A product is a result of passion and obsession. Someone has an idea, makes it into a product, and registers a company so they can sell it. In the start a product is very important for the company – it is a creation and an investment which is paying off.
However, all products eventually lose value. Either competitors copy them, better products show up, or customers simply get bored. Companies that survive realize that relying on products is neither possible nor relevant.
From the customer perspective a perfect product is the one which they pay once and get the value forever. Today, such products are rare. Most products become obsolete quickly.
In fashion, automotive, toy, entertainment, electronics and other industries companies make their last year products obsolete so they can sell the new products. From the customer perspective these soon-to-be-obsolete products are “bad products”. Customers pay a full amount for them every year yet the value they get is more or less the same.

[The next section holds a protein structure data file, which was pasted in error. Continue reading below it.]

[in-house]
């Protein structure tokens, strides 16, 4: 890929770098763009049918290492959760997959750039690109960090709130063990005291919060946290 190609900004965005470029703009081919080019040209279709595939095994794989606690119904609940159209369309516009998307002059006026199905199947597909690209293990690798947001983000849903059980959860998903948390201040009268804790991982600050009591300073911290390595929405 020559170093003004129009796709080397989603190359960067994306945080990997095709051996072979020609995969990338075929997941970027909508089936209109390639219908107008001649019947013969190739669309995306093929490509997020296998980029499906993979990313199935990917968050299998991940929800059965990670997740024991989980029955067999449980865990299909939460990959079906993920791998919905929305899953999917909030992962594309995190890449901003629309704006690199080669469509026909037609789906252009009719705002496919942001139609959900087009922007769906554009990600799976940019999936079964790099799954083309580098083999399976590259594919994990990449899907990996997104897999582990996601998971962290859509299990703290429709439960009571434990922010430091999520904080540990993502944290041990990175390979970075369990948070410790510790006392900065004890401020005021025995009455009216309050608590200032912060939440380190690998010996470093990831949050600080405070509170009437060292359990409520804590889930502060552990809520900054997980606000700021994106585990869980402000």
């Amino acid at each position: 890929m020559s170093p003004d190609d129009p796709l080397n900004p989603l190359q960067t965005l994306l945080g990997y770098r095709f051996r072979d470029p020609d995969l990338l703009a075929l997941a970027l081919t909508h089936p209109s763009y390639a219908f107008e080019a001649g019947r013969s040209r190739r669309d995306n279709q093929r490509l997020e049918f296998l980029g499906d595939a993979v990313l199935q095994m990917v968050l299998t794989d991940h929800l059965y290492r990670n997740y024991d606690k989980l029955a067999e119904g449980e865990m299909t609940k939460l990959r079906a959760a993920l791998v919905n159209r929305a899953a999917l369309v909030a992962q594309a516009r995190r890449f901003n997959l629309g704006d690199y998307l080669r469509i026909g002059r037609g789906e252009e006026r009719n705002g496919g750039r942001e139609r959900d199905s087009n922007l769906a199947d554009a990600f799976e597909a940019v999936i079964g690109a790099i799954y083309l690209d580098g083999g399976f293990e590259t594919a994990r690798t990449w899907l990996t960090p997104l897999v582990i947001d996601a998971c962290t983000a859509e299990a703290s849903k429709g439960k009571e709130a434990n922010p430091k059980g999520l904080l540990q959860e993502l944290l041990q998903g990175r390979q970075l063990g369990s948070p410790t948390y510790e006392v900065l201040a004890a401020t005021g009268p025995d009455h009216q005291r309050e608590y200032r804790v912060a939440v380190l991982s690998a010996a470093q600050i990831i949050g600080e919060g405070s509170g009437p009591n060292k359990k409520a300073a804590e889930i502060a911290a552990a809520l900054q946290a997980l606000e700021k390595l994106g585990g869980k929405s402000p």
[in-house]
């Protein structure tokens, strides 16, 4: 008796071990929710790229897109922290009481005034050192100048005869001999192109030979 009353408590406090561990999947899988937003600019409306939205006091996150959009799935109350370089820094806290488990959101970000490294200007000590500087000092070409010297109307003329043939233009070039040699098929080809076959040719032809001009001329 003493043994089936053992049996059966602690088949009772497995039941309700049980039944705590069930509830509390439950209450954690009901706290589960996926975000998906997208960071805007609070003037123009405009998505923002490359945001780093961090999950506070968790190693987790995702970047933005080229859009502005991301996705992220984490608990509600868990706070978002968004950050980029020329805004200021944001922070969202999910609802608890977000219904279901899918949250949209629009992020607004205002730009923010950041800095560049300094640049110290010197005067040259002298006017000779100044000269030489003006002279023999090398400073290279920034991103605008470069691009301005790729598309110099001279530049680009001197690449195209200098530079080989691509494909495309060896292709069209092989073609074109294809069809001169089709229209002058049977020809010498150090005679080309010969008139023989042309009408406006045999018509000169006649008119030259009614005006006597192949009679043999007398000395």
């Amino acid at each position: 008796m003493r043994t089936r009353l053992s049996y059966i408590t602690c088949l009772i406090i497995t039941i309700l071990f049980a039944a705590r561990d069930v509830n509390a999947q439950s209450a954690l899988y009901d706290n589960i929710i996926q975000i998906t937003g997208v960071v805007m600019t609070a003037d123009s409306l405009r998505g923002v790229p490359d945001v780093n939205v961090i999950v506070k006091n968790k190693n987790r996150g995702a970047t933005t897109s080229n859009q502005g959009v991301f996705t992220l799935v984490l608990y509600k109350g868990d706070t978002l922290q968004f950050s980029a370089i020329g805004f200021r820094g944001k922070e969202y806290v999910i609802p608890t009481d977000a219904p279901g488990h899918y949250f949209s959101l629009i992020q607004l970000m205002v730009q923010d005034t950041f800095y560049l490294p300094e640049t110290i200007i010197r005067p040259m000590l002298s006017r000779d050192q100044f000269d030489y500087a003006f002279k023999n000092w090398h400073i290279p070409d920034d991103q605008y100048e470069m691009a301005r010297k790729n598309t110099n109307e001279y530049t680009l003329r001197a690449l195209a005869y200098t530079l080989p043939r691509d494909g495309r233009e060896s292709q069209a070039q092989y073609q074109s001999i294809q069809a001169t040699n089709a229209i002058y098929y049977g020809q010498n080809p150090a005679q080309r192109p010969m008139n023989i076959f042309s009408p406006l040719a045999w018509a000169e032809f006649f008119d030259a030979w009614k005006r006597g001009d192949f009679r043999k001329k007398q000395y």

Bad products are very effective for growth in two ways: they increase the revenue by turning product sales into subscriptions and they build the brand. As the products are constantly replaced customers learn to attach to the brand only. As a result brand becomes more resilient and produces more and more bad products. Using vapid numbers as product brand names helps.
This is why Apple makes bad products.
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